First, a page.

# Using Crucio SMOTENC for unbalanced datasets

## Unbalanced data

In simple terms, an unbalanced dataset is one in which the target variable has more observations in one specific class than the others. An example can be a dataset for transactions: usually, 99% of this set consists of simple, not fraudulent transactions, and only 1% of them are fraud.

## How does SMOTENC work?

SMOTENC (Synthetic Minority Over-sampling Technique for Nominal and Continuous) is very similar to classic SMOTE but, unlike SMOTE, SMOTE-NC can work with both numerical and categorical features.

SMOTE-NC slightly changes the way a new sample is generated by performing something specifically for the categorical features. The categories of a newly generated sample are decided by picking the most frequent category of the nearest neighbors present during the generation, and while calculating Euclidian distance when searching for k-nearest-neighbors, the algorithm just adds the square of the median of standard deviations of every column that represent numerical values.

## Using Crucio SMOTENC

In case you didn’t install ** Crucio** yet, then use in the terminal the following:

Now we can import the algorithm and create the ** SMOTENC** balancer.

smotenc = SMOTENC()

balanced_df = smotenc.balance(df, 'target')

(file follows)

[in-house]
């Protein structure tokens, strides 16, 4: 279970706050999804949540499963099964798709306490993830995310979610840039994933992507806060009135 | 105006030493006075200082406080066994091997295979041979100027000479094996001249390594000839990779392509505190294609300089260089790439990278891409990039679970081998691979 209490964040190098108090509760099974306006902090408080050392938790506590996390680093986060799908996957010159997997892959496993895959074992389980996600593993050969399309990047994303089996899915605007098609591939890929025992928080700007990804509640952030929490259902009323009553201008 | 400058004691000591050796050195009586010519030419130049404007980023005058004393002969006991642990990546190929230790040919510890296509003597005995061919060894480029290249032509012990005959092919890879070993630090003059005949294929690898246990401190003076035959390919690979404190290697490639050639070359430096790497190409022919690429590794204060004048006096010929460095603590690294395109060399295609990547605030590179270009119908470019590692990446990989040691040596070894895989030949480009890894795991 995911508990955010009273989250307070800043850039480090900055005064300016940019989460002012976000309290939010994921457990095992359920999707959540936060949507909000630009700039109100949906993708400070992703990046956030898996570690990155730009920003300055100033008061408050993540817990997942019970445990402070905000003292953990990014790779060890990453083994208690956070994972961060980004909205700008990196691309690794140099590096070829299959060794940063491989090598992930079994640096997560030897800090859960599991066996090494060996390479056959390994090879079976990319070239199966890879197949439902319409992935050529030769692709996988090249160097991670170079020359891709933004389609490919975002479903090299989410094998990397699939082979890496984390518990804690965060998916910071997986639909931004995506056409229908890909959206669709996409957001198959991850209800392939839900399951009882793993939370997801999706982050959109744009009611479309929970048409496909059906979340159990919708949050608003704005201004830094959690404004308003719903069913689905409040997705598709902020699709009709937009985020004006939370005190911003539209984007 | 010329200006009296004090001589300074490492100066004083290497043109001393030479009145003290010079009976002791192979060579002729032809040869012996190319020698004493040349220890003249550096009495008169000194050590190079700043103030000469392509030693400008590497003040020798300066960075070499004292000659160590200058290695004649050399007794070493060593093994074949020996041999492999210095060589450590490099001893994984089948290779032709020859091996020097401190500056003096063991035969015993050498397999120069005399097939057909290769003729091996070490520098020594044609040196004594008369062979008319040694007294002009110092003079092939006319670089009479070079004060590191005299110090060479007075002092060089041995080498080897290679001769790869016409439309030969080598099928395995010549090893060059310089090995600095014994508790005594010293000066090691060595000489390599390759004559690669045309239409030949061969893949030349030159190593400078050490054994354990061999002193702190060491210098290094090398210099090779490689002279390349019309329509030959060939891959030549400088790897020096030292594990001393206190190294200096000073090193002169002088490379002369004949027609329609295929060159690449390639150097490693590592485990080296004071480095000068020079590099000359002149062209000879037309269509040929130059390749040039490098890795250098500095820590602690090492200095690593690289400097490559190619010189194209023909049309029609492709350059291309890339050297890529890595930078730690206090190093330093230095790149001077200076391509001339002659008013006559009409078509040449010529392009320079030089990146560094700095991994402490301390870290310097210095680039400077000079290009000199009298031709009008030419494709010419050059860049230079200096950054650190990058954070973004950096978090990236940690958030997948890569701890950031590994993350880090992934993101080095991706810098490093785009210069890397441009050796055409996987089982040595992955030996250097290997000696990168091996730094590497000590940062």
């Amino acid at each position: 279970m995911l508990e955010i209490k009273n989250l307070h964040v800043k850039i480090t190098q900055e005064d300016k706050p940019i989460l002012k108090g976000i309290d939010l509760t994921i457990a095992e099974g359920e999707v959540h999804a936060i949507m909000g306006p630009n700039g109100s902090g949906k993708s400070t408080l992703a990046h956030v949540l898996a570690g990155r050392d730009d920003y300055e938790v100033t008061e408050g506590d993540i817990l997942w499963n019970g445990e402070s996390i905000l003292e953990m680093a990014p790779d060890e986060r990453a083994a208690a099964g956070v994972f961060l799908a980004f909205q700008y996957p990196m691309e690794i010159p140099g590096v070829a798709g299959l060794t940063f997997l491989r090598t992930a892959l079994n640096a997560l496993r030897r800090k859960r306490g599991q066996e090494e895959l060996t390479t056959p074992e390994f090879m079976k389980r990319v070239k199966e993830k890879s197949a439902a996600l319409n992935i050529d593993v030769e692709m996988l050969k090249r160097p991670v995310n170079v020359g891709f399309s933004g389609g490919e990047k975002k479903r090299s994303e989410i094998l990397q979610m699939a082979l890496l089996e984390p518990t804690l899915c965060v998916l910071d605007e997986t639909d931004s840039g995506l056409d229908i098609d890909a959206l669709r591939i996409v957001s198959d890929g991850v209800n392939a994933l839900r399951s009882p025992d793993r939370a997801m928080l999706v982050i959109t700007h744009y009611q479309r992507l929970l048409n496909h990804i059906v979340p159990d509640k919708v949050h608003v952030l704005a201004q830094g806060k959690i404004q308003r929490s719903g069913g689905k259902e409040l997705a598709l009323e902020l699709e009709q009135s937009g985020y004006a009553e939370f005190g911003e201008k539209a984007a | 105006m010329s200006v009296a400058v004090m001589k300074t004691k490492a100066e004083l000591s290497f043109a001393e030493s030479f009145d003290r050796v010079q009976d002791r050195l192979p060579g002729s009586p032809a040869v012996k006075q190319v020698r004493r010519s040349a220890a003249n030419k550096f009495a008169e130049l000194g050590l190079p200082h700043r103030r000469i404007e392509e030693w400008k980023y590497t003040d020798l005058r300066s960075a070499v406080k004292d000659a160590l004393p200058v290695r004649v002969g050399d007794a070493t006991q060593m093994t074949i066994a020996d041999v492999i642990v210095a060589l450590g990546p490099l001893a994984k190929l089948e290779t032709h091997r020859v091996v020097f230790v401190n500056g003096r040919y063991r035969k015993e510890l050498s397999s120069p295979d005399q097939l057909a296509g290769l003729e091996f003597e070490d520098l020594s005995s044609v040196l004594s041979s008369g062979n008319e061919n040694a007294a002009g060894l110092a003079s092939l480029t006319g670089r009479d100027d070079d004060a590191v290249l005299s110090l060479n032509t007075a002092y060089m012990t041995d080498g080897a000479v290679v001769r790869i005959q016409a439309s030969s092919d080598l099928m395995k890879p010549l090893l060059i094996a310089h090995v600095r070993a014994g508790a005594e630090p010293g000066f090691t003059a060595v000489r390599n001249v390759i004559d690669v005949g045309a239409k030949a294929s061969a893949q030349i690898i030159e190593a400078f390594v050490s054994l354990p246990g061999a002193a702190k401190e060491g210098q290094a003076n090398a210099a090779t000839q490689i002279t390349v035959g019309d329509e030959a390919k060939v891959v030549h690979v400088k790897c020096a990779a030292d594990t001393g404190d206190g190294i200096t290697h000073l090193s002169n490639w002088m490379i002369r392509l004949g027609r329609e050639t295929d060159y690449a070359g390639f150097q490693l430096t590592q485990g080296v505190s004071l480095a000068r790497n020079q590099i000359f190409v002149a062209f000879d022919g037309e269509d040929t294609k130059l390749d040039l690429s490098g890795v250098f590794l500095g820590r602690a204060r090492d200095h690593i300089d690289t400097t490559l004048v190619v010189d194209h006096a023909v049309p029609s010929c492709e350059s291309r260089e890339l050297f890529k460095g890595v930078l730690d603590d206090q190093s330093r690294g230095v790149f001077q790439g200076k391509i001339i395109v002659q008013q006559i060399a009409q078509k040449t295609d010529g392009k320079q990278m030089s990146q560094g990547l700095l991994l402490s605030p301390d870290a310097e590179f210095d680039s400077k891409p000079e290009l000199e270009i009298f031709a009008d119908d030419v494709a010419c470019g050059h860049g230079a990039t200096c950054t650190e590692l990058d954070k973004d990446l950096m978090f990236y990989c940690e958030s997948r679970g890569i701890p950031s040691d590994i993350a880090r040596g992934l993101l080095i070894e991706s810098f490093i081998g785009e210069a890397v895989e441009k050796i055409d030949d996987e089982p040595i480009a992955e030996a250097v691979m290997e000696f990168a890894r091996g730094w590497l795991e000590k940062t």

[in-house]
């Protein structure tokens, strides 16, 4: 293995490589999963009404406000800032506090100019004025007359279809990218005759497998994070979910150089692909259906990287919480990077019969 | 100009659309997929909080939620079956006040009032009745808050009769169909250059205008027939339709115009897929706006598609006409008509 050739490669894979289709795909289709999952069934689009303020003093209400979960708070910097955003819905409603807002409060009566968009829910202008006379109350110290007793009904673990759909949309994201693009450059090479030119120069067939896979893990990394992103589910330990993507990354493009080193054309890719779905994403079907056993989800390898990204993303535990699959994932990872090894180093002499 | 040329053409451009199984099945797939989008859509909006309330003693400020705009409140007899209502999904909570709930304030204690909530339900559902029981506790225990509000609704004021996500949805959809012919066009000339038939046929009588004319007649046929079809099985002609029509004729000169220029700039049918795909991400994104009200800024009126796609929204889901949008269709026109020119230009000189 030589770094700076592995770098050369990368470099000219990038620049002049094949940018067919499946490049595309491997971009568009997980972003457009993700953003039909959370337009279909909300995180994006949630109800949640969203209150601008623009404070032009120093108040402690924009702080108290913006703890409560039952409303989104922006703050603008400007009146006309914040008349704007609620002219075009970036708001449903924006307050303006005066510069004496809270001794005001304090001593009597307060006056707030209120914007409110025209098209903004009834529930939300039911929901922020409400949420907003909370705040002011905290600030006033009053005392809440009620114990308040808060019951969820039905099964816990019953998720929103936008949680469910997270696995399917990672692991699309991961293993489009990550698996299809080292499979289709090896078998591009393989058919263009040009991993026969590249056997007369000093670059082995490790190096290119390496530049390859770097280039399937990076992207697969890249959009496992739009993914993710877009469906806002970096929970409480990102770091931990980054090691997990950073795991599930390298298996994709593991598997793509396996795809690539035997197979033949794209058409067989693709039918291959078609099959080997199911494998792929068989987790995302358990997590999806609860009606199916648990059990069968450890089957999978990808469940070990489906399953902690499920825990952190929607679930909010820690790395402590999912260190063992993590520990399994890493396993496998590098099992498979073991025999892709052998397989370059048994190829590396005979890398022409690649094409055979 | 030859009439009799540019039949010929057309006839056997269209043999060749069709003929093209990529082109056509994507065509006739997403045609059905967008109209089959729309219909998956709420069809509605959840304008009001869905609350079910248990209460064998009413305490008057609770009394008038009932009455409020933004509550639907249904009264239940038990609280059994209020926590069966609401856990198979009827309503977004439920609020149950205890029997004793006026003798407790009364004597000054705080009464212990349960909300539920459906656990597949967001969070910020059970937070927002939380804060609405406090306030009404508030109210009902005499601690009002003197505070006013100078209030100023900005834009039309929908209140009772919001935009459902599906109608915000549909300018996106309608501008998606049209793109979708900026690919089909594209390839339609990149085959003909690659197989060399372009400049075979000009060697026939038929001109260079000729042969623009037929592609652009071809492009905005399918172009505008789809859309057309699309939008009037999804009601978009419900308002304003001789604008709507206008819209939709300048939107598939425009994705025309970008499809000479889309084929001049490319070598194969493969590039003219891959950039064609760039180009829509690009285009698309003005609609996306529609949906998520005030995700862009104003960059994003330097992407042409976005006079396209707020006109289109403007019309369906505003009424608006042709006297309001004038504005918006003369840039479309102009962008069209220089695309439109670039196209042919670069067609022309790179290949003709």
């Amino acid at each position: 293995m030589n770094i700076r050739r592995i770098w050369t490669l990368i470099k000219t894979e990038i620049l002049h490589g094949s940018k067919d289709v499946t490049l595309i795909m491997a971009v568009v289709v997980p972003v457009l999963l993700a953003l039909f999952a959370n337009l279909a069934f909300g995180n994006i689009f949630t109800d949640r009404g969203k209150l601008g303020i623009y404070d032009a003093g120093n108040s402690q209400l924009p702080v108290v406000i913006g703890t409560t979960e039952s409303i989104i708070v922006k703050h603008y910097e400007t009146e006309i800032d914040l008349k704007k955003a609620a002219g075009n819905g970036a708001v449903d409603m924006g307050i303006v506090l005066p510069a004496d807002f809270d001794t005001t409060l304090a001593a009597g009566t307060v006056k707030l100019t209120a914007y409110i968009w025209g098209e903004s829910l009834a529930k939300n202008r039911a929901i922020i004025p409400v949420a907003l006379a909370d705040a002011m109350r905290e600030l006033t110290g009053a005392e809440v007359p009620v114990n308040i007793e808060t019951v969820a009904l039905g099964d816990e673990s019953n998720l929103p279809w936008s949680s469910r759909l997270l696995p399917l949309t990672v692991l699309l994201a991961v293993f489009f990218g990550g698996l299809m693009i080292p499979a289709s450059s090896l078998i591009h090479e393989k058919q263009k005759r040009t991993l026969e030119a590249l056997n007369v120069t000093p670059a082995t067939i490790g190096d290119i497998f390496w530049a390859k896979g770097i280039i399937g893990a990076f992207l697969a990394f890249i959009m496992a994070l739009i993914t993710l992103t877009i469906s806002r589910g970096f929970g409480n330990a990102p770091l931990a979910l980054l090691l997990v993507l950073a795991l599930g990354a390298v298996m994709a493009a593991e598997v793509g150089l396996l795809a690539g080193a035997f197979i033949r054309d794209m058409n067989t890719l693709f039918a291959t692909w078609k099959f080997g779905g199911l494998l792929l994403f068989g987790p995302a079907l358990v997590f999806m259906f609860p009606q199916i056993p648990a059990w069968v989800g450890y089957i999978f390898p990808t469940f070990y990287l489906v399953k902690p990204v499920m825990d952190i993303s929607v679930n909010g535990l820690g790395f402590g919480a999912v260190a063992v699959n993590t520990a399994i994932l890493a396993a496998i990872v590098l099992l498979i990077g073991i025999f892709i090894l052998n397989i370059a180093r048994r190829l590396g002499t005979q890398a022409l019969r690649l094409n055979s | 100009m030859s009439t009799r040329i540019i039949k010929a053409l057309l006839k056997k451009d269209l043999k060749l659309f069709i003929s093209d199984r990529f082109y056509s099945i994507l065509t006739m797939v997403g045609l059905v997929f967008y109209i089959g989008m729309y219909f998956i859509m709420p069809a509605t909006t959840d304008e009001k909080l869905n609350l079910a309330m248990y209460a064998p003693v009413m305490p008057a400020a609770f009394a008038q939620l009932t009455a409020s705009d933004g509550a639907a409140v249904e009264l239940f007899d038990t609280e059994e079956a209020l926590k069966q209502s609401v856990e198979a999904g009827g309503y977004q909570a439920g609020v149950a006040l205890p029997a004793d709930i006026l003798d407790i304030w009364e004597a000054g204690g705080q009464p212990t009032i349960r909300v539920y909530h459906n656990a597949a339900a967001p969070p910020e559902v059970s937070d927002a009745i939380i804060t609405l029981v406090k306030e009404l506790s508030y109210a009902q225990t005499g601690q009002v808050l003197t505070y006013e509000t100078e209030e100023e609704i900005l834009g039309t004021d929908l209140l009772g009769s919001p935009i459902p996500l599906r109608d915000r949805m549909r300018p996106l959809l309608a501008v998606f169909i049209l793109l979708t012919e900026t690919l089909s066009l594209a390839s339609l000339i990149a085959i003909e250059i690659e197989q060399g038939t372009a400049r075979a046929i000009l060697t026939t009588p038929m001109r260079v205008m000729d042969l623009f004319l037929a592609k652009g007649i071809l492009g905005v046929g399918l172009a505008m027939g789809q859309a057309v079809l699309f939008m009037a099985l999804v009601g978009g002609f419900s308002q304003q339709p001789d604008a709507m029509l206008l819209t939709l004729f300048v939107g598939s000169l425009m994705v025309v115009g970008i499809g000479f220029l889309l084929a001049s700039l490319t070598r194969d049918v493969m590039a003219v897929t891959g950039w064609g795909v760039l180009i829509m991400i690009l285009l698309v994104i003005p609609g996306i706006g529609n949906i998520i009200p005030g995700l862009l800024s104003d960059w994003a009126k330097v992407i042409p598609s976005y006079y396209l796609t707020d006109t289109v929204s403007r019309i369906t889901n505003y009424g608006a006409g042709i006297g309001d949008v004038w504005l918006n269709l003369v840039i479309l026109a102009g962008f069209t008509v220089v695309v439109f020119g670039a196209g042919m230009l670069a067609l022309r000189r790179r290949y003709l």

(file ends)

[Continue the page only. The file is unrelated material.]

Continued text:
The ** SMOTENC**() initialization constructor can contain the following arguments:

(int > 0, default = 5) : The number of nearest neighbors from which SMOTE will sample data points.**k**(int, default = 45): The number used to initialize the random number generator.**seed**(list, default = None): The list of binary columns from the data set, so sampled data be approximated to the nearest binary value.**binary_columns**

The ** balance()** method takes as parameters the panda’s data frame and the name of the target column.

# Example:

So I chose a data set where we have to predict the type of a ** Pokemon** (

**or not), the Legendary class constitutes**

**Legendary****out of all dataset, so it is an imbalanced dataset.**

**8%**We recommend you, before applying any module from ** Crucio**, to first split your data into train and test data sets and balance only the train set. In such a way you will test the performance of the model only on natural data.

The basic ** Random Forest** algorithm gives an accuracy of approximately

**by training on imbalanced data, so now it’s time to test out SMOTE algorithm.**

**97%**new_df = smotenc.balance(df,'Legendary')

After balancing data, we increased accuracy from ** 97% **to

**100%.**# Conclusion:

SMOTENC is a very good technique to balance datasets when you have categorical columns and you don’t wanna lose their predicting power. I encourage you to test it and many other balancing methods from Crucio such as SMOTETOMEK, SCUT, SLS, ADASYN, and ICOTE.

**Thank you for reading!**

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